Santa Cruz Sentinel – September 12, 2010
“A long time before the thong became ubiquitous in the lingerie drawers of women battling unsightly panty lines, part-time fitness instructor Korrine Fitz was thinking about the problem and making plans to prevent it.
“I would wear it [the thong] so I wouldn’t look so tacky, ” Fitz says, “but I couldn’t wait to take the darn thing off.” Rather than suffer as many women certainly have, she took action.
There were, she says, several pretty “funny-looking” prototypes early on. Fitz, who had no fashion, manufacturing or sewing experience, learned about flat-lock stitching and synthetic fabrics. Eventually, while working with a seamstress in San Francisco, she settled on a thin, stretchy fabric and a two-piece design that covers waist to upper thigh.
“The beginning few years were the most challenging,” she says. “Manufacturing a product is a nightmare. Everything that could go wrong did.”
But, she says, this was something that women needed. “I did my research. Once I achieved the design we have now, it hasn’t changed much.”
In 2004, after more than a year of research, Fitz launched Smarty Pants, an online women’s athletic underwear company that now offers a simple design in three colors that looks a lot like a bike short.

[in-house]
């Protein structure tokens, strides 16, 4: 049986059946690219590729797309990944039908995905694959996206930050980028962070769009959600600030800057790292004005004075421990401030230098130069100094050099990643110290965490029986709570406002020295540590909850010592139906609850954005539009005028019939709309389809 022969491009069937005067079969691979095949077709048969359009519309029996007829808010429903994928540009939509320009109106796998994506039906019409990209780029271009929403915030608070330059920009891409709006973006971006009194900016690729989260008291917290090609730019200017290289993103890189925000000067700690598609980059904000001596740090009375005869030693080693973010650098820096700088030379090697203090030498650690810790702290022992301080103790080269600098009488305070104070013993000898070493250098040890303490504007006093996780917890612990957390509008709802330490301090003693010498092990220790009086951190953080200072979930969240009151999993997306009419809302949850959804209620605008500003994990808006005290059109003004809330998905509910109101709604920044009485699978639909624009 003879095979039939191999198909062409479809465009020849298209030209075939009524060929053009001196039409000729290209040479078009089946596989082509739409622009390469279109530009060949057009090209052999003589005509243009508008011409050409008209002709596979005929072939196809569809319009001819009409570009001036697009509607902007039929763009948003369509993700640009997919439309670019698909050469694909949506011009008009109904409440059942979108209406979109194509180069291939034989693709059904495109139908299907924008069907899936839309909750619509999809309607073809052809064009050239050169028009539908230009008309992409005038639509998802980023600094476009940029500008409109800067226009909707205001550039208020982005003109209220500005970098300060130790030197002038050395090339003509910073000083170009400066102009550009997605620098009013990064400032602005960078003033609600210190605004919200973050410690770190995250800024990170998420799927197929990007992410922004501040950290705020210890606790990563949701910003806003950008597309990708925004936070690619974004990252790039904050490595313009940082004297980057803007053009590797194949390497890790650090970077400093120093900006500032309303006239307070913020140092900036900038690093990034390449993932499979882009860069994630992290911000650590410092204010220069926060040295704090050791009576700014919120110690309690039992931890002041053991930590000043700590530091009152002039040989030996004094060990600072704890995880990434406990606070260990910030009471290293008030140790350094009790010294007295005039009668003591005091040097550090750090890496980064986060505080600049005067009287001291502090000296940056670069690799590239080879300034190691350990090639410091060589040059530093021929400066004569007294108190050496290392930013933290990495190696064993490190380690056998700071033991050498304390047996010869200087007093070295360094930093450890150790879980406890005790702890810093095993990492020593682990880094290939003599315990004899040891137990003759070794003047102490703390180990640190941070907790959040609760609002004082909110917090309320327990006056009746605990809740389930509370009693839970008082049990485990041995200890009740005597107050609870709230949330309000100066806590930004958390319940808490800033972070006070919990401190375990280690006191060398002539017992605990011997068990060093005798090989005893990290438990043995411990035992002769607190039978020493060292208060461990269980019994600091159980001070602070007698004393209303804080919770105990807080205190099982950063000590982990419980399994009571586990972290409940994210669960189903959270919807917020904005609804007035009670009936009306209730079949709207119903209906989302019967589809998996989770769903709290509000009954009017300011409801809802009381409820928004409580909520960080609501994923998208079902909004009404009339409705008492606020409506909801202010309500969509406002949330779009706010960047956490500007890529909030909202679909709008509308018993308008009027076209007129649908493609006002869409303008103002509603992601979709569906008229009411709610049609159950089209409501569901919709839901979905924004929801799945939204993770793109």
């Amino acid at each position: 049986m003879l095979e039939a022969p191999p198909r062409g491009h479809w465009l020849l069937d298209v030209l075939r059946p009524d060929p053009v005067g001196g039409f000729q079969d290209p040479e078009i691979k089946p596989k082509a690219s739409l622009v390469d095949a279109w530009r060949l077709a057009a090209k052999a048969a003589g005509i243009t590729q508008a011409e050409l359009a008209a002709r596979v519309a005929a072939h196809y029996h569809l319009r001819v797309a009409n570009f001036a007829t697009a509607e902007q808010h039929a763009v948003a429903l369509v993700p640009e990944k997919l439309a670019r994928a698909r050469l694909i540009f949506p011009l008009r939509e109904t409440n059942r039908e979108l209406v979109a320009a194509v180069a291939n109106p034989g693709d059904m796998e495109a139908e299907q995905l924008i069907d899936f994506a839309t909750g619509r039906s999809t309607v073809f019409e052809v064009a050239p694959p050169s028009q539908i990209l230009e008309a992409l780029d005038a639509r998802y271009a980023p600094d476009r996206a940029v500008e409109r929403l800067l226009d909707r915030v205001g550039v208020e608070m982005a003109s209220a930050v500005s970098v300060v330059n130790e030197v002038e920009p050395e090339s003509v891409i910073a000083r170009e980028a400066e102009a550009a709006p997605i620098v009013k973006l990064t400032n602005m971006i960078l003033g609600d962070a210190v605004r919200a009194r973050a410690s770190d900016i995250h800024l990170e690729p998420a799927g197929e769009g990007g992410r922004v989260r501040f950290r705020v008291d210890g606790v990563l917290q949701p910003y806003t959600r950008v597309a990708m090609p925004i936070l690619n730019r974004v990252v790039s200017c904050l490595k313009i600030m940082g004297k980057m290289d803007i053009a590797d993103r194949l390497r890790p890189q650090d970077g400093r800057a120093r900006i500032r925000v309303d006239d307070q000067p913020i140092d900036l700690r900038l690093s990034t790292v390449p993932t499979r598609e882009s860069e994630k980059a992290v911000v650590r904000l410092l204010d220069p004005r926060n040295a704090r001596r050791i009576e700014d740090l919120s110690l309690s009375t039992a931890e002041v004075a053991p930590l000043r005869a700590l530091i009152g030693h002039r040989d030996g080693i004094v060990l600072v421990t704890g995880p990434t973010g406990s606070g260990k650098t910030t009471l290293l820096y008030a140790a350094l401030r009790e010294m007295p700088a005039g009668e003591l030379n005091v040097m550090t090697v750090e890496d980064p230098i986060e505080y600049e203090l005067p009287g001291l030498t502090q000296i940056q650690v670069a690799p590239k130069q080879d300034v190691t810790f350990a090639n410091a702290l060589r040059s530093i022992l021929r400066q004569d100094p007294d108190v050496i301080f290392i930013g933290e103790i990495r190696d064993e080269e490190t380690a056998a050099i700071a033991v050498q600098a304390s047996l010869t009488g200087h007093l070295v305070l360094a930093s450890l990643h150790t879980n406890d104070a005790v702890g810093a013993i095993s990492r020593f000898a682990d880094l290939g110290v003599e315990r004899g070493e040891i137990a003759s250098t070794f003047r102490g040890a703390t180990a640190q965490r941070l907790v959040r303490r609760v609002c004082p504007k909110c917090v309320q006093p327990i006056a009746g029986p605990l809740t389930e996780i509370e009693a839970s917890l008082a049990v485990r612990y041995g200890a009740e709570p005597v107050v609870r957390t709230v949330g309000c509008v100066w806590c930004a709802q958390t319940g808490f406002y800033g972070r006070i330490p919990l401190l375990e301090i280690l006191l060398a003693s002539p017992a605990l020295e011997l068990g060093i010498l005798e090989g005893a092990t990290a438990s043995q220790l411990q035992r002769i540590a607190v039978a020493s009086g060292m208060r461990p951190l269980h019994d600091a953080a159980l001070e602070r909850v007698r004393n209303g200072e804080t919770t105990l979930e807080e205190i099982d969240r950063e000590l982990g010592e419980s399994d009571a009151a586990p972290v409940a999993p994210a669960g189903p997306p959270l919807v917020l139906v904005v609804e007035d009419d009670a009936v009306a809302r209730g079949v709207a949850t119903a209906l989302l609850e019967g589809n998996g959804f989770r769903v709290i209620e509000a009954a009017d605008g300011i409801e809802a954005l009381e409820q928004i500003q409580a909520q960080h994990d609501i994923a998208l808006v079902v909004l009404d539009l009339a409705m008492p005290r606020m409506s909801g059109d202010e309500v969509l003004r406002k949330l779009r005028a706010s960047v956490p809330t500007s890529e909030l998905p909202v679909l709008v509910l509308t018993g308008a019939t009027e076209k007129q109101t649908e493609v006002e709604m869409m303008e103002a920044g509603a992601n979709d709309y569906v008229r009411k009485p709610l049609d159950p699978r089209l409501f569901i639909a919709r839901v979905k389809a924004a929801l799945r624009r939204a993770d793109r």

Fitz, who has a bachelor’s degree in French and a master’s degree in international policy, used to tutor children in Hebrew. She says Smarty Pants is a product concept that requires some education for most consumers. Unlike a girdle for slimming or a compression short for the serious athlete, Smarty Pant garments are meant for comfort, hygiene and seam minimization.
“It was a challenge to have females understand the concept,” Fitz says.
Although she imagined customers would be dancers and athletes, the market has grown to include equestrians, seniors and people with disabilities. There’s been interest from firefighters, surfers and triathletes, and from people with ostomy systems and prosthetics. About 25 percent of her revenue comes from retail sales, the rest from wholesale distributors who sell in stores locally and throughout the country and Canada. She also sells directly from her website.
“It’s more versatile than originally I thought.”
The recession has been challenging with buyers dropping nearly 30 percent in 2008 and dropped slightly again last year. They are coming back up now, she says. “I just kind of hung on. People seemed to still purchase underwear.”
This year, she’s expanding her line to include new colors and possibly an eco-friendly women’s brief made of something akin to wood fiber. The plan is to introduce a new Smarty Pants created from sustainable, organic products such as Tencel or Modal, biodegradable fabrics made from wood pulp cellulose. “We want to go in this direction where we are earth friendly.”
And Fitz is busting out the color with purple and “maybe something zany like hot pink.”